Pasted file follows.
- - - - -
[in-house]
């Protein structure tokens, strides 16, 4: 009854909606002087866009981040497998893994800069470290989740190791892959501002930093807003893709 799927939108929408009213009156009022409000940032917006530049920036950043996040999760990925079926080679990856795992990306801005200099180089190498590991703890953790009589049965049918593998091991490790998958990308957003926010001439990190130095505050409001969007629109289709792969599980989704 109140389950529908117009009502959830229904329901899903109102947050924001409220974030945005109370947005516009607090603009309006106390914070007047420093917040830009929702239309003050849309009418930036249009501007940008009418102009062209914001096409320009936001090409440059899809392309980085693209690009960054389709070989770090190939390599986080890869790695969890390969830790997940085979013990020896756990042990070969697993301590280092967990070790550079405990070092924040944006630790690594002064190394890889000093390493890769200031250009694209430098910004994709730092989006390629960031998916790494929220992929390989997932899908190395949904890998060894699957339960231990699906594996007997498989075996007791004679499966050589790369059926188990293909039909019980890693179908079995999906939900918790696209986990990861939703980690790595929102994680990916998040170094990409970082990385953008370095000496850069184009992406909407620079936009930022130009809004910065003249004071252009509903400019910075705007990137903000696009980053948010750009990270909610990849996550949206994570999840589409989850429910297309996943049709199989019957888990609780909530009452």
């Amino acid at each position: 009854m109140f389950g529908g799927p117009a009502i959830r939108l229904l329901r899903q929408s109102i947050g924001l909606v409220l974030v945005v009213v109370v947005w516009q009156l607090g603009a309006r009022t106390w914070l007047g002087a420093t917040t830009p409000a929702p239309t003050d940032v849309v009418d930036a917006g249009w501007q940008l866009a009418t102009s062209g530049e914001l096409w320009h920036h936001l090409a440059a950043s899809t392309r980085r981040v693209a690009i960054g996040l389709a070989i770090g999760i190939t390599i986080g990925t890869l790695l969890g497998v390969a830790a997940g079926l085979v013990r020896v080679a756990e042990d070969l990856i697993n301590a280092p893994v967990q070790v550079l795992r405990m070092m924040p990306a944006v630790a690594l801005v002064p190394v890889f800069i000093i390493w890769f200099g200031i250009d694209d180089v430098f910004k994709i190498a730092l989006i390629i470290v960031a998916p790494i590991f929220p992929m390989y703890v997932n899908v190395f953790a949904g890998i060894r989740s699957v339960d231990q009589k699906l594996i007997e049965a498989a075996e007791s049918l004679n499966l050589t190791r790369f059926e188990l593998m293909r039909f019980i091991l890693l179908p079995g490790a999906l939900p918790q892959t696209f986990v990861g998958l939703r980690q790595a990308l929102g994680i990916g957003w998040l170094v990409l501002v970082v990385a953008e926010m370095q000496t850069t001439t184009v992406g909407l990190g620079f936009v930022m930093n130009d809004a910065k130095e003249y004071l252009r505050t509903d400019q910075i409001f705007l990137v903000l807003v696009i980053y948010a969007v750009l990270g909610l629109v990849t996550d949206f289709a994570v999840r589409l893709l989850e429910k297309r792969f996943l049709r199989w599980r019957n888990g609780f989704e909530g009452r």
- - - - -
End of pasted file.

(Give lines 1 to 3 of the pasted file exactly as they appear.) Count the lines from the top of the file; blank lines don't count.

[in-house]
């Protein structure tokens, strides 16, 4: 009854909606002087866009981040497998893994800069470290989740190791892959501002930093807003893709 799927939108929408009213009156009022409000940032917006530049920036950043996040999760990925079926080679990856795992990306801005200099180089190498590991703890953790009589049965049918593998091991490790998958990308957003926010001439990190130095505050409001969007629109289709792969599980989704 109140389950529908117009009502959830229904329901899903109102947050924001409220974030945005109370947005516009607090603009309006106390914070007047420093917040830009929702239309003050849309009418930036249009501007940008009418102009062209914001096409320009936001090409440059899809392309980085693209690009960054389709070989770090190939390599986080890869790695969890390969830790997940085979013990020896756990042990070969697993301590280092967990070790550079405990070092924040944006630790690594002064190394890889000093390493890769200031250009694209430098910004994709730092989006390629960031998916790494929220992929390989997932899908190395949904890998060894699957339960231990699906594996007997498989075996007791004679499966050589790369059926188990293909039909019980890693179908079995999906939900918790696209986990990861939703980690790595929102994680990916998040170094990409970082990385953008370095000496850069184009992406909407620079936009930022130009809004910065003249004071252009509903400019910075705007990137903000696009980053948010750009990270909610990849996550949206994570999840589409989850429910297309996943049709199989019957888990609780909530009452």
């Amino acid at each position: 009854m109140f389950g529908g799927p117009a009502i959830r939108l229904l329901r899903q929408s109102i947050g924001l909606v409220l974030v945005v009213v109370v947005w516009q009156l607090g603009a309006r009022t106390w914070l007047g002087a420093t917040t830009p409000a929702p239309t003050d940032v849309v009418d930036a917006g249009w501007q940008l866009a009418t102009s062209g530049e914001l096409w320009h920036h936001l090409a440059a950043s899809t392309r980085r981040v693209a690009i960054g996040l389709a070989i770090g999760i190939t390599i986080g990925t890869l790695l969890g497998v390969a830790a997940g079926l085979v013990r020896v080679a756990e042990d070969l990856i697993n301590a280092p893994v967990q070790v550079l795992r405990m070092m924040p990306a944006v630790a690594l801005v002064p190394v890889f800069i000093i390493w890769f200099g200031i250009d694209d180089v430098f910004k994709i190498a730092l989006i390629i470290v960031a998916p790494i590991f929220p992929m390989y703890v997932n899908v190395f953790a949904g890998i060894r989740s699957v339960d231990q009589k699906l594996i007997e049965a498989a075996e007791s049918l004679n499966l050589t190791r790369f059926e188990l593998m293909r039909f019980i091991l890693l179908p079995g490790a999906l939900p918790q892959t696209f986990v990861g998958l939703r980690q790595a990308l929102g994680i990916g957003w998040l170094v990409l501002v970082v990385a953008e926010m370095q000496t850069t001439t184009v992406g909407l990190g620079f936009v930022m930093n130009d809004a910065k130095e003249y004071l252009r505050t509903d400019q910075i409001f705007l990137v903000l807003v696009i980053y948010a969007v750009l990270g909610l629109v990849t996550d949206f289709a994570v999840r589409l893709l989850e429910k297309r792969f996943l049709r199989w599980r019957n888990g609780f989704e909530g009452r």